I was left feeling moved and enlightened by the film and even now I am still asking questions about the many aspects and layers of the film both political and philosophical.

I would say it was a cross between Vanilla Sky, Fear n Loathing in LA and 1984 by George Orwell. Enjoy!!

Rating: 4:
It sees clearly. : In the not too distant future, America has deemed its population expendable. The 'war' on new (and highly addictive) drug Substance D is nothing but a fascade to keep it in circulation, the people hooked on it, afraid of one another, watched and monitored at all times.

Paranoia and fear run riot in a playground made from drugs and a Government with a laissez-faire attitude towards their people; while the film itself, another adaptation from the awe-inspiring imagination of Philip K. Dick (also responsible for Minority Report, Total Recall and Blade Runner) is host to a visual treat - which'd be expected having had a 19 month post-production - with knock-out performances from Downey, Harrellson, Reeves and Cochrane as the paranoid drug addict friends who suspect everything and keep the truth for themselves.

Rating: 4:
One of Dick's finest, darkest novels gets a faithful, sharp translation to the big screen : First and foremost this movie is tragic, dark, funny and moving with eye popping visuals in the form of the animation used to tell the story. It also doesn't the usual science fiction escapist fare that moviegoers usually get. It's much closer to the more serious side of the genre. It won't be for everyone.

Set "7 Years from now" "A Scanner Darkly" seems more topical now than when the novel came out in 1977; undercover police officers use Scrambler Suits to hide their identity (it makes them look like everyone and no one--it's a very cool looking effect)allowing them to try and infiltrate the drug world and keep their anonymity. The war on drugs has basically failed with 20% of the population addicted to a new nasty drug called Substance D that destroys the brain.

By the way amazon.com listed the major fact I'm listing below without stating it as a spoiler but it does give away a signficant aspect of the plot.
**Spoiler Below**

Fred (Keanu Reeves) has been assigned to keep an eye on Bob Arcotor and his circle of friends. There's one problem--Fred IS Bob but doesn't realize it due to the ingestion of Substance D an illegal drug that Fred and other police officers use to be accepted by the drug users and dealers.

**End Spoiler**

The big question here--is the film good? Absolutely. Richard Linklater has done an outstanding job here and this is probably the most faithful film version of one of Dick's stories I've ever seen. "Blade Runner" managed to capture the themes and essence of Dick's original novel Do Android's Dream of Electric Sheep? as well as the basic plot but in its own unique way. Linklater retains the major plot points (and major chucks of the novel as well) AND manages to create a unique looking film that captures Dick's sarcastic dark vision equally well.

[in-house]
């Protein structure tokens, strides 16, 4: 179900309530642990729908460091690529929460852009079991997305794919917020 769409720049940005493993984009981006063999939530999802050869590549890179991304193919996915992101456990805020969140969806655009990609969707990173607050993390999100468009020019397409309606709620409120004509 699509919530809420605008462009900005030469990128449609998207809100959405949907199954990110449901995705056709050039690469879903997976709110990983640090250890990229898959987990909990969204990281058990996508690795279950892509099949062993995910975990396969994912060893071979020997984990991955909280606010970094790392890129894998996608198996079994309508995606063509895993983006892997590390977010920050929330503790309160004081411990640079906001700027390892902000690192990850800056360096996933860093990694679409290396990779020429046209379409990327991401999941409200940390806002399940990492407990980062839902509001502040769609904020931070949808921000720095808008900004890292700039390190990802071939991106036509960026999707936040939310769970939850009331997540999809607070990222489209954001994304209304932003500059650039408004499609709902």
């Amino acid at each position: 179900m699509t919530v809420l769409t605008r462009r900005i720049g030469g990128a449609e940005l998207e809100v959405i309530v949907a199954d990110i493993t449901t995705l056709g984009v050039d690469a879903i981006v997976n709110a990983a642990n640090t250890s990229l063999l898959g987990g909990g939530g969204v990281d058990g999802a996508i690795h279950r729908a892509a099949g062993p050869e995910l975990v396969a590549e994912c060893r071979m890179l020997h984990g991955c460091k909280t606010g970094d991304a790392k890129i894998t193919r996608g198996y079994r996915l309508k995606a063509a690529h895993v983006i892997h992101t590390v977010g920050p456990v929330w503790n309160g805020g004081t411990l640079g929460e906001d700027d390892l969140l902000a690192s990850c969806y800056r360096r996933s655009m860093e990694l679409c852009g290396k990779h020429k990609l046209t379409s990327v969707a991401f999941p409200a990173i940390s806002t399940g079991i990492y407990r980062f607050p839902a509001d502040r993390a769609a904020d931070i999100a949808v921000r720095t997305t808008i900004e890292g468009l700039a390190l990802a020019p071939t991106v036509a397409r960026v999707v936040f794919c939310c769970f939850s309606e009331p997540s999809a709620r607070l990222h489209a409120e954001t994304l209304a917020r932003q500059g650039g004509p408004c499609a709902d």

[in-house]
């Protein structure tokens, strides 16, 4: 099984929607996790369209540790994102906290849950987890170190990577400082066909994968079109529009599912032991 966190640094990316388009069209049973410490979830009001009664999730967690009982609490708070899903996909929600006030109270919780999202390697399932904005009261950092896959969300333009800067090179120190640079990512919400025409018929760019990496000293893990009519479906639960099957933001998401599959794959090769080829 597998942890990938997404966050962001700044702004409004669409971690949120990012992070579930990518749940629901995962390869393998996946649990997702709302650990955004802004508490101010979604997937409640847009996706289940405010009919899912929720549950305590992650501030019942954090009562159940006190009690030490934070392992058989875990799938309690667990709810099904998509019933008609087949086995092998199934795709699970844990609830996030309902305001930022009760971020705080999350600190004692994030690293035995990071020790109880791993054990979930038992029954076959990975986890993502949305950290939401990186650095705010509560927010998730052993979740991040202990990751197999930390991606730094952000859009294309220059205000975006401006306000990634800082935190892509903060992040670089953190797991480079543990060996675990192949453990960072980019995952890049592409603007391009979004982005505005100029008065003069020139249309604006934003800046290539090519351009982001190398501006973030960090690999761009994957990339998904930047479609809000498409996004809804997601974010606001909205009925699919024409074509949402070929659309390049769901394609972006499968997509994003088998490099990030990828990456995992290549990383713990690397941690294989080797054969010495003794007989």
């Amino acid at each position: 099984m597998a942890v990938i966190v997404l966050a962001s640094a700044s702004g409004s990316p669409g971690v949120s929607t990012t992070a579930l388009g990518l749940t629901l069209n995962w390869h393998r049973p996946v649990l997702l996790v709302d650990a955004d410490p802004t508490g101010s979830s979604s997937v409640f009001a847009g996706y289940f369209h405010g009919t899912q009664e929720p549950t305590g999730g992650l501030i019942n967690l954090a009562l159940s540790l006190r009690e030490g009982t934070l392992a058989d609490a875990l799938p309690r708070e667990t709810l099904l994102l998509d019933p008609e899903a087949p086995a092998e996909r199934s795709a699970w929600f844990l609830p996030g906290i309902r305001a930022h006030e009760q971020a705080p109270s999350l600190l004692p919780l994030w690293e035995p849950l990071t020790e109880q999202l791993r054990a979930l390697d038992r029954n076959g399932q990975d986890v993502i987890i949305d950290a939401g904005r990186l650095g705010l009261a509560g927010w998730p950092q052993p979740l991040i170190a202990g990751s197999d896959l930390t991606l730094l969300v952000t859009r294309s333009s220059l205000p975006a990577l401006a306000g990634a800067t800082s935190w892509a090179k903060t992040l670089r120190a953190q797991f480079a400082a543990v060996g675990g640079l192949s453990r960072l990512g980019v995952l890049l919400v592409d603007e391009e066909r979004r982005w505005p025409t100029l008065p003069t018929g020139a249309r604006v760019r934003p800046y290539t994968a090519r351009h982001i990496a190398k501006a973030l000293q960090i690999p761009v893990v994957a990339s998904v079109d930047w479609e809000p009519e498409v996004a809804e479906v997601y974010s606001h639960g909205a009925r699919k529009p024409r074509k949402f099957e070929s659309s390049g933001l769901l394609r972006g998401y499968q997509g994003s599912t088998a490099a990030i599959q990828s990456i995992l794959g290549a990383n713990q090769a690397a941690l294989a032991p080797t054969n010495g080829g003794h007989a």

Extras: The most important one is the "Making of" featurette. It's a little less than 30 minutes but incorporates ALL of the major talents involved discussing the making of the film including Phil Dick in archival footage shot in 1977. It also has a brief excerpt of Dick reading from his novel and visually we see the footage before animation and after. It's a pretty cool featurette overall.

Next we get a featurette on how the film was translated from digital video to digital coloring/animation via rotoscoping (where you trace over the original image and treat it like an animation cel creating a realistic looking cartoon as a result. This techinque began to achieve popularity with Max Fleischer and Disney in the 30's and 40's). It's a fascinating glimpse into seeing a film being changed from one format to another.

The film looks terrific in its presentation here with nice extras (none of them fluff). The commentary track by director Linklater, his producer, Dick's daughter and Jonathn Lethem a Dick scholar/writer is full of fascinating tidbits although it takes a bit before it picks up steam. Overall this is a terrific film although not for everyone. This isn't escapist sci-fi but a harder edged dark look that's faithful to Dick's novel.

Rating: 4:
Great performances in an animation : The animation is not Toy Story it is much grittier and allows the viewer to feel the sense of paranoia that the author and screenwriter wanted, it therefore adds to the film. I came away thinking that the performances were superb and this is a case where the whole cast come together exceptionally well. The added features on the dvd give an interesting account of the author and the genesis of this movie.